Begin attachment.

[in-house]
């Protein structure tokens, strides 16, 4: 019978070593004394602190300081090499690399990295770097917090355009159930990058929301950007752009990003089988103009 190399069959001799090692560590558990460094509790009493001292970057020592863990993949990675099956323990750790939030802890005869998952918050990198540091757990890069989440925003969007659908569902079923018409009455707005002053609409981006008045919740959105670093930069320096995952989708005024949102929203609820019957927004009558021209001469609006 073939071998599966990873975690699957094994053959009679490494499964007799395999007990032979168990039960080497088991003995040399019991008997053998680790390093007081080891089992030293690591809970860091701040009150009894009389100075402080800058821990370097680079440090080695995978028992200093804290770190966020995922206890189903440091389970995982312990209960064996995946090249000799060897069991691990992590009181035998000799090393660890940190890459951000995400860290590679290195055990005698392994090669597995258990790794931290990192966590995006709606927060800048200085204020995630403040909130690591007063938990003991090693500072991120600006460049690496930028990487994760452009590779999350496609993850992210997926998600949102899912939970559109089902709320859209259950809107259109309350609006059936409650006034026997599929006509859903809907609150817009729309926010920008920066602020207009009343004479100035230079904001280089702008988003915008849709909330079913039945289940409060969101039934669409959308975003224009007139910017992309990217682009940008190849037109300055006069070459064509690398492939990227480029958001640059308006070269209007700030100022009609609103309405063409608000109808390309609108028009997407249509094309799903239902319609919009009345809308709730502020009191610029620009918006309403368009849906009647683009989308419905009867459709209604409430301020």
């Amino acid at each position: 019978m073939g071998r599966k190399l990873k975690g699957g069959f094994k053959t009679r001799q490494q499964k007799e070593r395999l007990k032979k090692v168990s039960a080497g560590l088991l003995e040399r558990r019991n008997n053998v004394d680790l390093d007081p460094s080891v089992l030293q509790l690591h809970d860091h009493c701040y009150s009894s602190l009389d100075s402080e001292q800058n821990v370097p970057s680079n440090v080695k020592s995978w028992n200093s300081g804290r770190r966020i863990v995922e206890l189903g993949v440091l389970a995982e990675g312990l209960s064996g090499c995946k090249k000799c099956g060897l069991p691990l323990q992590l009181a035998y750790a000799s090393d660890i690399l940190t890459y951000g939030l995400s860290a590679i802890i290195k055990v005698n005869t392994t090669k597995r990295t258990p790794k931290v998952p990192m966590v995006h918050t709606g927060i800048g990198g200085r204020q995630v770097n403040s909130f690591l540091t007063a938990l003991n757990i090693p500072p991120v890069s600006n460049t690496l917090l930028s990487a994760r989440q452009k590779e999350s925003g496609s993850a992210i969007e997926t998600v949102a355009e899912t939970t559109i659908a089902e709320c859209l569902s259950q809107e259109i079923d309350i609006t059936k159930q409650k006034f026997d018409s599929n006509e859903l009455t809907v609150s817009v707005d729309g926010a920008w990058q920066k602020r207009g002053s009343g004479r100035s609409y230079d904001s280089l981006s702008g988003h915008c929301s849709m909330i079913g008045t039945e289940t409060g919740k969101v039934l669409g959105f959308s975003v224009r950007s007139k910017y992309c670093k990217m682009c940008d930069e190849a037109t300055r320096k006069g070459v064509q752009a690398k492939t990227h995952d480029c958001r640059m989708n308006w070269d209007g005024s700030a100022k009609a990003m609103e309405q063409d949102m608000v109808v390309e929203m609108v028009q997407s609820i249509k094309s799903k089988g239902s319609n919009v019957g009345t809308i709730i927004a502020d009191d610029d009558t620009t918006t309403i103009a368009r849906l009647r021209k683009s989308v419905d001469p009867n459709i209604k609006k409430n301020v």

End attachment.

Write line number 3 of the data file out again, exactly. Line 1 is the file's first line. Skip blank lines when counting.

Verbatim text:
């Amino acid at each position: 019978m073939g071998r599966k190399l990873k975690g699957g069959f094994k053959t009679r001799q490494q499964k007799e070593r395999l007990k032979k090692v168990s039960a080497g560590l088991l003995e040399r558990r019991n008997n053998v004394d680790l390093d007081p460094s080891v089992l030293q509790l690591h809970d860091h009493c701040y009150s009894s602190l009389d100075s402080e001292q800058n821990v370097p970057s680079n440090v080695k020592s995978w028992n200093s300081g804290r770190r966020i863990v995922e206890l189903g993949v440091l389970a995982e990675g312990l209960s064996g090499c995946k090249k000799c099956g060897l069991p691990l323990q992590l009181a035998y750790a000799s090393d660890i690399l940190t890459y951000g939030l995400s860290a590679i802890i290195k055990v005698n005869t392994t090669k597995r990295t258990p790794k931290v998952p990192m966590v995006h918050t709606g927060i800048g990198g200085r204020q995630v770097n403040s909130f690591l540091t007063a938990l003991n757990i090693p500072p991120v890069s600006n460049t690496l917090l930028s990487a994760r989440q452009k590779e999350s925003g496609s993850a992210i969007e997926t998600v949102a355009e899912t939970t559109i659908a089902e709320c859209l569902s259950q809107e259109i079923d309350i609006t059936k159930q409650k006034f026997d018409s599929n006509e859903l009455t809907v609150s817009v707005d729309g926010a920008w990058q920066k602020r207009g002053s009343g004479r100035s609409y230079d904001s280089l981006s702008g988003h915008c929301s849709m909330i079913g008045t039945e289940t409060g919740k969101v039934l669409g959105f959308s975003v224009r950007s007139k910017y992309c670093k990217m682009c940008d930069e190849a037109t300055r320096k006069g070459v064509q752009a690398k492939t990227h995952d480029c958001r640059m989708n308006w070269d209007g005024s700030a100022k009609a990003m609103e309405q063409d949102m608000v109808v390309e929203m609108v028009q997407s609820i249509k094309s799903k089988g239902s319609n919009v019957g009345t809308i709730i927004a502020d009191d610029d009558t620009t918006t309403i103009a368009r849906l009647r021209k683009s989308v419905d001469p009867n459709i209604k609006k409430n301020v």